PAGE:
The biodiversity loss in the last decades is mainly connected to habitat quality issues. One of these issues is habitat fragmentation, which means that due to loss of habitat, the original habitat area is fragmented into smaller areas of suitable habitats which are isolated from each other. Fragmentation and isolation have various detrimental effects on wildlife, such limiting mobility which can lead to inbreeding and loss of genetic diversity thereby reducing the long-term health of a population. This is why conservation work aiming at improving connectivity between natural areas is of paramount importance.
Rural roads have an important role in connecting those habitats, being in many regions the last resource to maintain ecological corridors that make up the green and blue network. Furthermore, those paths create landscape heterogeneity. In agricultural landscapes, rural roads can be covered by hedges, trees and groves, their borders are grassy or still have ditches and embankments being home to a diverse flora and fauna and essential reservoirs of biodiversity including for pollinators and pest control predators, which creates opportunities for wildlife and farmers. A recent study also showed the importance of such roads for the Turtle Dove.
Rural roads have a significant social function as well, being the principal guarantors of public access to nature. Keeping the access to nature open is essential to connect and inform modern society about sustainability, environment protection and wildlife, biodiversity and nature preservation.
However, rural roads and their role in nature are disappearing. The lack of information and protection about this crucial element of landscape conducted to the loss of 250 000kms of rural paths in France, in the last 50 years. This loss results from the reduction of their use, lack of maintenance or appropriation by residents. These events have seriously reduced their space on landscape and their ecological contribution.
The analysis of the landscape as a whole and in detail allied with the capacity and the knowledge about nature that hunters and hunting organizations have make them key stakeholders in the pursuit for restored habitats in Europe.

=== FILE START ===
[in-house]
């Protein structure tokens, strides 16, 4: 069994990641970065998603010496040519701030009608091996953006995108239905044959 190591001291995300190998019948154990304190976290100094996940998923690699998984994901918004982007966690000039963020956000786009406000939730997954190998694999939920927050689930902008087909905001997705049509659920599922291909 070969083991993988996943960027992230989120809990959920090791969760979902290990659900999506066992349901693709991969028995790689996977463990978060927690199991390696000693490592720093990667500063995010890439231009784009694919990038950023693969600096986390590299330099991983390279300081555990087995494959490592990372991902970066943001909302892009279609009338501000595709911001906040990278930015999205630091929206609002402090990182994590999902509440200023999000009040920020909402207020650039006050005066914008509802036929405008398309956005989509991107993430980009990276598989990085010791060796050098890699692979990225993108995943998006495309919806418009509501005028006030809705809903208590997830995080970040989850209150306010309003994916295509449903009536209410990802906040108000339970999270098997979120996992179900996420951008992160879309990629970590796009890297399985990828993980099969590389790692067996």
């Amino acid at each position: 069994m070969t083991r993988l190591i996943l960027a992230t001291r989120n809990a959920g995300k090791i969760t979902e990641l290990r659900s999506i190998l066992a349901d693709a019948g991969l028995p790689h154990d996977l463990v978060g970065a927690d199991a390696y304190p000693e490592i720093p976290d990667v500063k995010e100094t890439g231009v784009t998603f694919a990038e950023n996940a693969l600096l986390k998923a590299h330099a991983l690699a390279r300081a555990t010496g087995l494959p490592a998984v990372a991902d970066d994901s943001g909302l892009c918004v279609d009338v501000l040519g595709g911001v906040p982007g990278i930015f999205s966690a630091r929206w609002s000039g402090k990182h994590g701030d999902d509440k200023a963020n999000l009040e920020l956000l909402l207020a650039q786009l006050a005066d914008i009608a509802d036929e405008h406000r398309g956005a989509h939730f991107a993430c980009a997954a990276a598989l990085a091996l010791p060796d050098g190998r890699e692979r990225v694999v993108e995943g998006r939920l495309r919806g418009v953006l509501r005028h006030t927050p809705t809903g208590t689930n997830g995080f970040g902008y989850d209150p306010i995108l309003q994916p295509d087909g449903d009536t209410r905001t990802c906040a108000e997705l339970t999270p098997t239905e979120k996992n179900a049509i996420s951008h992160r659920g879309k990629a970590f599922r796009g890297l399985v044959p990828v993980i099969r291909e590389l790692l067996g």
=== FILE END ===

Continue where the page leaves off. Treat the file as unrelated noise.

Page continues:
Projects like Ekosentia are helping Europe achieve the nature targets traced in EU’s Biodiversity Strategy for 2030 and, simultaneously, show the important role that hunters do to restore European nature.
Aware of rural roads importance for the environment and society and their bad trend, the National Federation of French Hunters and co-financed by the French Office for Biodiversity launched “The Ekosentia – Rural Paths Heart of Biodiversity project” aiming to restore rural paths, ecological and historical heritage.
The Ekosentia has started in 2020 and is divided into 3 phases. The first one is focused on the inventory of the existent rural roads and comparing the roads registered with the field observation. The second phase intends to rehabilitate rural roads and develop eco-friendly actions in 43 municipalities. The French Hunters’ Federations plan various measures such as the planting of hedges, the maintenance of ditches and the sowing of melliferous plants along the road or the sowing of treads. The last phase aims to aware the public to the rural roads’ key role through nature education activities and Installation of educational panels.
In 2022, the multi-partner Ekosentia project achieved:
- 1120km of inventoried roads;
- 40km of paths rehabilitated and maintained;
- 130km of hedgerows and grass strips planted;
- 625 Mobilized Volunteers;
- And 73 Partner municipalities.